Friday, 17 June 2022 19:00
Estonian Life No. 24 2022 - Vincent Teetsov
It's frequently said that immersion is the best way to learn a language. To be exposed to new words and phrases on all fronts in a stimulating setting without having to dedicate specific blocks of time to their acquisition is certainly the most natural way to learn. It's more enjoyable, too. This is how children absorb languages.
Not everyone has the opportunity to spend extended periods of time in Estonia or to speak the language at home. Fortunately, there is a program out there to give you the experience of authentic Estonian language immersion—Kotkajärve Metsaülikool (Kotkajärv Forest University).
If you can find a week of your summer to take time off, or even just a few days, head on up to Muskoka. After a two hour drive, you'll be in a woodland paradise, where you can pitch a tent and very deliberately disconnect from the pressures of city living and reconnect to your Estonian roots, or to those of your significant other or a friend. After all, Metsaülikool is open to people of all backgrounds!
Metsaülikool was founded in 1967 with the intent to fill a gap in Estonian-language education and intellectual stimulation at a post-secondary level during the time of the occupation of Estonia. 55 years since its first gathering, the program has vastly expanded its offerings, providing something for all interests. If you're enthusiastic about exercising in nature, you can go canoeing or hiking around the lake, Kotkajärv. If you want to party, you'll find that many new friends, proper eesti toit
(Estonian food), and a lakeside sauna are waiting for you.
Above all, though, Metsaülikool is “a place where you can exchange ideas, learn something new, [and] be open to new acquaintances and experiences.”
Throughout the week, there will be a combination of specialist lectures akin to TED Talks, Q+A sessions, and workshops in subject areas such as music, poetry, folk dance, volleyball, and outdoor skills. Attendees can truly choose how much they wish to expand their horizons and how far they stray from what's familiar to them.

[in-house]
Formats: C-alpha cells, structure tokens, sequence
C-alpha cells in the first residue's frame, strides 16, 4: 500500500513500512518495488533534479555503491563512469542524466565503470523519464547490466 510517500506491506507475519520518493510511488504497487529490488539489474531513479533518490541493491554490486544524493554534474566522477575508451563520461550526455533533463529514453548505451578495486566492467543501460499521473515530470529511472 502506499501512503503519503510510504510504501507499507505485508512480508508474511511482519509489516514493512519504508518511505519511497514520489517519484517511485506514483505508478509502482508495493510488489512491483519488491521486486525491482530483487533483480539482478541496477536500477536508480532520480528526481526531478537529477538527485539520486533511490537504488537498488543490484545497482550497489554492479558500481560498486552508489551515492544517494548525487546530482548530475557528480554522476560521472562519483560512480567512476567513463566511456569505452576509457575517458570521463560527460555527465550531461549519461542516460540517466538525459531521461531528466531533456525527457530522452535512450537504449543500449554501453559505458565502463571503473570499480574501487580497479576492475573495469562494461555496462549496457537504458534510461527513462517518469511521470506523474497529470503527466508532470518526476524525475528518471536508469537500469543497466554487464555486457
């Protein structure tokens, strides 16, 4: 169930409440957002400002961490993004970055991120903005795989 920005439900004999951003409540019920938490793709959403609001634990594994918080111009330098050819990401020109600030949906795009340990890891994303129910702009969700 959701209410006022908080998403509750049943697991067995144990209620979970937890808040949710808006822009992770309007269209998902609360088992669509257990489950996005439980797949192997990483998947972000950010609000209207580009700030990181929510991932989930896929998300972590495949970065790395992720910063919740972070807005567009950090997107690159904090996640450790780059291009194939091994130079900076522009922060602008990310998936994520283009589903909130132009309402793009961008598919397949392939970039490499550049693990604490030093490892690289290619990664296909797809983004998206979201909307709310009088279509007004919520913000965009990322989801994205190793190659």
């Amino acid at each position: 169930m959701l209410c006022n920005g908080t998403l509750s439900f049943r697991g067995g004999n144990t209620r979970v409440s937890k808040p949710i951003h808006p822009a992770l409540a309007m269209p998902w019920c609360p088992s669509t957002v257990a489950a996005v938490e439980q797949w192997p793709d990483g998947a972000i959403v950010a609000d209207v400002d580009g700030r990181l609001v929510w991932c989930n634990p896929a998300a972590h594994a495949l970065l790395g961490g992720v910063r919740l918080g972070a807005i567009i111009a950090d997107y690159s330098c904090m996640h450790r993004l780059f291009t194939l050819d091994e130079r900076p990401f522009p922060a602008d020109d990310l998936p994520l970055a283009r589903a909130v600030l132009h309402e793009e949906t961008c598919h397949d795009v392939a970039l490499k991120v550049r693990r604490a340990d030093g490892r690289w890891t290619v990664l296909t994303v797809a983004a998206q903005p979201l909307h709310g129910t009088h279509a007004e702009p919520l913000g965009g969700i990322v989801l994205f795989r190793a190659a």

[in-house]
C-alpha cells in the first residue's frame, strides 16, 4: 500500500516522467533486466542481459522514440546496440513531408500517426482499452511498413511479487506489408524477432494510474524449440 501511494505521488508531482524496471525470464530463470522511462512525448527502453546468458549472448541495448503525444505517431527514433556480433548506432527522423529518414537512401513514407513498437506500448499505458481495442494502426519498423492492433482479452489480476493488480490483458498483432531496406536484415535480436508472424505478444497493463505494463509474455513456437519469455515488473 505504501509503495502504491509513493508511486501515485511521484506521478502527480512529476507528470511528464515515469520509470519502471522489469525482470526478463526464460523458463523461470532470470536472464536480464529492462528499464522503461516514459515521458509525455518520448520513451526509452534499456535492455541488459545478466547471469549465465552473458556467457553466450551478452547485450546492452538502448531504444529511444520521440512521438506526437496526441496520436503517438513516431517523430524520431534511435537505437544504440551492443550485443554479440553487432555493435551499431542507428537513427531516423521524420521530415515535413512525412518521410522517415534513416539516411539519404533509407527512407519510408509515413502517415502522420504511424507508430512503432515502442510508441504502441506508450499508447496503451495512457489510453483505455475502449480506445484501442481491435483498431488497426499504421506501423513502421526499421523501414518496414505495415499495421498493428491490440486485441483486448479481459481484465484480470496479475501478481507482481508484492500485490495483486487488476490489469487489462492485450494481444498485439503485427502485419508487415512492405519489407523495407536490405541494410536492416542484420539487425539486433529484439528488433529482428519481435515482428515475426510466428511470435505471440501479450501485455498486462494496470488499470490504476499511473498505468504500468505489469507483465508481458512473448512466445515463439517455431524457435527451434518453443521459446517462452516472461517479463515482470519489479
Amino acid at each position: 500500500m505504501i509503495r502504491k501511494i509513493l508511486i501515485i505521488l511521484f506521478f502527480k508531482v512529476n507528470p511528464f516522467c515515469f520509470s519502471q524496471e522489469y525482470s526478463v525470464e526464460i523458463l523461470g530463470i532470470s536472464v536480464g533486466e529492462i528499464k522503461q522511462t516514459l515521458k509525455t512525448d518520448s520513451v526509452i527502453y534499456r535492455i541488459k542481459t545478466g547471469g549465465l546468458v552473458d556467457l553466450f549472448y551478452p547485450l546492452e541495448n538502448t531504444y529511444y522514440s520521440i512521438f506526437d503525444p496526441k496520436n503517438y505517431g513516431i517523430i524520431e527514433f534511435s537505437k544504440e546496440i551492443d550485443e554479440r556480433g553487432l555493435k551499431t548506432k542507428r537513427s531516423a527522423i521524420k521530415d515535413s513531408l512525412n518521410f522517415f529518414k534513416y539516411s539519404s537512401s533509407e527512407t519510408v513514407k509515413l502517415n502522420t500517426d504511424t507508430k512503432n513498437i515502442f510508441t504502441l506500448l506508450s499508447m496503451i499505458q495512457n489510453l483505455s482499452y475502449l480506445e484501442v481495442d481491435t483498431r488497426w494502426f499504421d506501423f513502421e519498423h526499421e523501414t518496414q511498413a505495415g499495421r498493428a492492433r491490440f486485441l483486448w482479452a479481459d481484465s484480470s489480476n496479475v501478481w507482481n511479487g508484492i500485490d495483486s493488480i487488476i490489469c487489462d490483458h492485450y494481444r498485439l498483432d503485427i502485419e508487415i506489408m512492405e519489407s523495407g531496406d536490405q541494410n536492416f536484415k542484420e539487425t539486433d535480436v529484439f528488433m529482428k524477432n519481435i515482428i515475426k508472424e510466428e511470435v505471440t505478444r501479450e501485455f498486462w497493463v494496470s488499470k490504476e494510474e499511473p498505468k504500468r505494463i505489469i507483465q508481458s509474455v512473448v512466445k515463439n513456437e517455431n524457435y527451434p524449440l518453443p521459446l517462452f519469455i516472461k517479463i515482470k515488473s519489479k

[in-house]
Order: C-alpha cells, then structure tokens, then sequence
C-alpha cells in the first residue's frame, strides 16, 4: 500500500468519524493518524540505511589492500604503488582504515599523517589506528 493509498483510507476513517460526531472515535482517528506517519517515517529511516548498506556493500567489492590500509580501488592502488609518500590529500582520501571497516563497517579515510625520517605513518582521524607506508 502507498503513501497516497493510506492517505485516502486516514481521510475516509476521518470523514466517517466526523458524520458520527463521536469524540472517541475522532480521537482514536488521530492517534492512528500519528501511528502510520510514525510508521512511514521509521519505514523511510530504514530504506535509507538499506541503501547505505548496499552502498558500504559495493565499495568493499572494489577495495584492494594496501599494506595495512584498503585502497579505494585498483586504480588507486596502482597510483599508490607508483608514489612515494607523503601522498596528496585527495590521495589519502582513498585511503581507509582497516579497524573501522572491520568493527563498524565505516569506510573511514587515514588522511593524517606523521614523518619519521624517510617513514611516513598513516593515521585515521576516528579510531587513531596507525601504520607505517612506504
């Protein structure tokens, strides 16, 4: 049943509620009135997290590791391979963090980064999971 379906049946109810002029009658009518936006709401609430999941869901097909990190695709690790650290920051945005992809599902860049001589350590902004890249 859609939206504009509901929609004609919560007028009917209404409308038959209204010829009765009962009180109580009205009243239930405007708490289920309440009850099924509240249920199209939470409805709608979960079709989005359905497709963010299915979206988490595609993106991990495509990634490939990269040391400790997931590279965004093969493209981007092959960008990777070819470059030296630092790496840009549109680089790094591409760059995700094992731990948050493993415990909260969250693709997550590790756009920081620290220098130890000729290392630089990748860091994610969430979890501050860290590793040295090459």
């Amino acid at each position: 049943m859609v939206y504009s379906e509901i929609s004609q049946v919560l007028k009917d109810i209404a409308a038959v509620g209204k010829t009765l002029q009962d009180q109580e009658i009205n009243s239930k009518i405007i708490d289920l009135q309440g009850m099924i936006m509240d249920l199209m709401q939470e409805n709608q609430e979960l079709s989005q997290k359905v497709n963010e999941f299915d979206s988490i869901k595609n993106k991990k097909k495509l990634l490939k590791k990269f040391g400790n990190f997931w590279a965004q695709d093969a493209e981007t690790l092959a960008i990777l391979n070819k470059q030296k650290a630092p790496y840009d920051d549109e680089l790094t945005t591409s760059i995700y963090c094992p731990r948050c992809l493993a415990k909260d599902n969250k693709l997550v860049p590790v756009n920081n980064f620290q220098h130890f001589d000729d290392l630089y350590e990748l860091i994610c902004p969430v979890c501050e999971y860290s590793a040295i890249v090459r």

Among the speakers delivering specialist lectures on campus is Kristiina Mark from the Estonian University of Life Sciences. Mark will explain how the lichen and moss that are extremely abundant at Kotkajärv indicate a healthy ecosystem.
Multi-instrumentalist Kristjan Kannukene will expound his radically experimental compositions that blend pounding traditional drums with angular electric guitar soundscapes.
Acclaimed historian, political scientist, and University of Toronto professor Dr. Andres Kasekamp will also be speaking there. Dr. Kasekamp is an expert and frequent commentator on foreign policy, including the war in Ukraine. When the talks are over, you can continue to converse with these speakers over a morning coffee or in the saun
The curriculum this summer runs the gamut. And it's all within your reach here in Canada. You won't find anything quite like it in North America.
Tying everything together in 2022 is the theme of “The forest in us all” (“Mets meis kõigis
”). As Maimu Mölder, the Coordinator of Metsaülikool explains, the term “is attributed to author and semiotician Valdur Mikita, who was a guest lecturer at MÜ in 2015.” Mölder adds “Considering we have all been cooped up for two years with the pandemic, our theme this year is the beneficial effects of being in the forest, how it 'recharges us'... Though we may not know how to explain why it soothes us, grounds us, most of us get immense benefit and pleasure from experiencing the forest.”
Don't let the fact that many of these activities will happen in Estonian discourage you if you aren't an experienced Estonian speaker. Everyone who attends is there to cheer you on, to create an encouraging environment where trying
to speak Estonian is the number one goal.
Things you say might not always come out in the way you wanted them to, but with kind linguistic helpers there, you may find yourself coming home finally conquering your long-term Estonian language goals.
and the team will be able to arrange this for you.
That being said, to get the most out of the program and its conversational practice, it is a good idea to learn some basic grammar and words beforehand. You'll feel much more fulfilled at the end of the week if you have a basic grasp of how to construct Estonian phrases.
The price of the program, which will go from Sunday August 21st until Saturday August 27th, is $360 (or $240 for students), for all costs, including food. It's also possible to register for individual days at a smaller cost. Proof of vaccination is required to attend.Visit eesti.ca/mu/registreerimine to register and for details such as what to bring along when you attend.
Written by Vincent Teetsov